April 2018 marked the month that Sandra, a marketing executive for a small firm in Indiana, says she’d finally hit “rock bottom.
“I was on autopilot for a long time, but didn’t think of it,” she explains. “I was making really good money, I was really good at my job, but I wasn’t connecting that it was because of my job that I was gaining all kinds of weight and becoming really irritable – no, downright nasty – to people in my life.
“I knew I was shaky every morning, and I knew I hated Mondays and even Fridays because there were only two days in the weekend and I’d be right back at it on Monday,” she continues. “But what was to hate, right? I was easily making six figures, I got to travel to all kinds of places, and got generous praise from the powers that be.
“But I was miserable. I hated my life, and I didn’t know why.”
But one April afternoon, Sandra says she stared long and hard at her computer, wondering what might happen to the firm if she took her own life.
It was a shocking thought for the mother of three.
“It was one of those moments where it feels like the whole world is spinning and you can’t get off,” she whispers. “I was like, ‘Whoa. How did I get here?’”
What Sandra didn’t know was that the anxiety and sadness she was feeling, not to mention the irritability and the disconnecting from her close friends and family, was a collection of depressive symptoms that millions of Americans experience every year.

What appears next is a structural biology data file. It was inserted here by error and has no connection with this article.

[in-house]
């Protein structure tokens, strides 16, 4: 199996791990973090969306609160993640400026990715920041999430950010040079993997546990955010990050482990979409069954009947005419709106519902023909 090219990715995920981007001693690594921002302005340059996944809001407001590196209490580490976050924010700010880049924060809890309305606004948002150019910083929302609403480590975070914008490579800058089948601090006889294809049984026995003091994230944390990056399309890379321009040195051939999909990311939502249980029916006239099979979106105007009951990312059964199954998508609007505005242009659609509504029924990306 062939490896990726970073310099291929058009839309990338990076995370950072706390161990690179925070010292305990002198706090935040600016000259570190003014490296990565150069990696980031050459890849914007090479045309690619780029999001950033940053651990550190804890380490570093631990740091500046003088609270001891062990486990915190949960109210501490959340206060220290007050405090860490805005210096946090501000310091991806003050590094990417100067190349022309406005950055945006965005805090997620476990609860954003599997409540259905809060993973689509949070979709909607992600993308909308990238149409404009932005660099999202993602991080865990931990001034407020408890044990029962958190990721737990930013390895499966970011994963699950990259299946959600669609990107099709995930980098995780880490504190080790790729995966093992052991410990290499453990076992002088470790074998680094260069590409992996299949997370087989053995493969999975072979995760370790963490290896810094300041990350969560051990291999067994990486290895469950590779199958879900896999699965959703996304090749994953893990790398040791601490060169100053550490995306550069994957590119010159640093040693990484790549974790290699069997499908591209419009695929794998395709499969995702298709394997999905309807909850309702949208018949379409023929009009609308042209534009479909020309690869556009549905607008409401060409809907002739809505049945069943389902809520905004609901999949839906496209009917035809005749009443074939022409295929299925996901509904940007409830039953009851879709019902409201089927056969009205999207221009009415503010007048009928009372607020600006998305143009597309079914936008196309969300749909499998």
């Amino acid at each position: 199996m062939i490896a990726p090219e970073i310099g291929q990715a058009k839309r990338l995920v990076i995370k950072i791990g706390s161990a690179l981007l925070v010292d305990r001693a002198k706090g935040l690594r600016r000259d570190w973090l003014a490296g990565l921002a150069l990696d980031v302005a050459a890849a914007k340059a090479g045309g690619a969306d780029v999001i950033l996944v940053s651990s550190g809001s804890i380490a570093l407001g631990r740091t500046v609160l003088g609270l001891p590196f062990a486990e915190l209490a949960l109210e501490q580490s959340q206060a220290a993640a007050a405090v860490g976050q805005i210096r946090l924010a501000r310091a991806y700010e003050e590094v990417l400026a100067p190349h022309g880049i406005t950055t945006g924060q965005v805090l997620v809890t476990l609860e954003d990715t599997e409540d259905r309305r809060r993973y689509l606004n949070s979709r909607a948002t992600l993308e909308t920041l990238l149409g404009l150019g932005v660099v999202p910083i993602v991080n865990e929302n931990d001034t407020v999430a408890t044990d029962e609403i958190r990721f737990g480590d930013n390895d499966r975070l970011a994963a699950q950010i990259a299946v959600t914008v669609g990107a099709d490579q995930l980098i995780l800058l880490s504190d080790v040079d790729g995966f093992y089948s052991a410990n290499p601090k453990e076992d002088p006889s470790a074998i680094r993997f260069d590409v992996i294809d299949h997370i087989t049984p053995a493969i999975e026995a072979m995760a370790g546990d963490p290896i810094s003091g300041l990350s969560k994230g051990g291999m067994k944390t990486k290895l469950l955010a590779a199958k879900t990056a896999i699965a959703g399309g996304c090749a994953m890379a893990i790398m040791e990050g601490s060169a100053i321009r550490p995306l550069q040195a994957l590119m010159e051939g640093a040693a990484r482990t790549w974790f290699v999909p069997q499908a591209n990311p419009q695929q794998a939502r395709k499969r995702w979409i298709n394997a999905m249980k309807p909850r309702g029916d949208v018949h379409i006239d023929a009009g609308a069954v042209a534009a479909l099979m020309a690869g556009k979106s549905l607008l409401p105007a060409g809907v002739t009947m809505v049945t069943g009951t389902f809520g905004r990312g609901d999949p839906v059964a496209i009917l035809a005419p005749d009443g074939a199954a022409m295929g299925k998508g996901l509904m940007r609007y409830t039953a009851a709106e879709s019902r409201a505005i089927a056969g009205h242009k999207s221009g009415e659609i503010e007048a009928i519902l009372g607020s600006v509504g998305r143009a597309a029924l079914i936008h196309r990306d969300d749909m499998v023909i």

While not all of those diagnosed with depression will report that work is what triggers the symptoms, many do – like Sandra.
Often, it’s not the job that actually causes the depression, but the environment or the atmosphere may increase symptoms for those who already have depression, or who are at risk for it. If the workplace doesn’t have systems in place to support people with mental health challenges or disorders, the symptoms could become even worse.
Toxic or negative work environments can and have been known to cause mental health concerns, but employees have reported high levels of absenteeism, substance abuse, and minimized productivity.
And the symptoms may not subside after hours – they may start at work, but they’re likely to be carried into the home, too.
Some of the signs you may be depressed include the following:
•Persistent feelings of sadness
•Crying “for no reason” at work
•Confusion, irritability, or forgetfulness
•Hopelessness or worthlessness
•Guilt or regret
•Making numerous mistakes at work
•Low energy and lack of motivation to complete tasks
•Trouble sleeping at home
•Headache, stomach pain or fatigue
•Withdrawal from friends, family members and close colleagues
•Lack of confidence
•Subpar performance in areas you once did well in
•Appearing tired or unkept
It’s good to note that while everyone experiences work stress now and again, it’s not the same as work depression. Work stress passes; depression persists.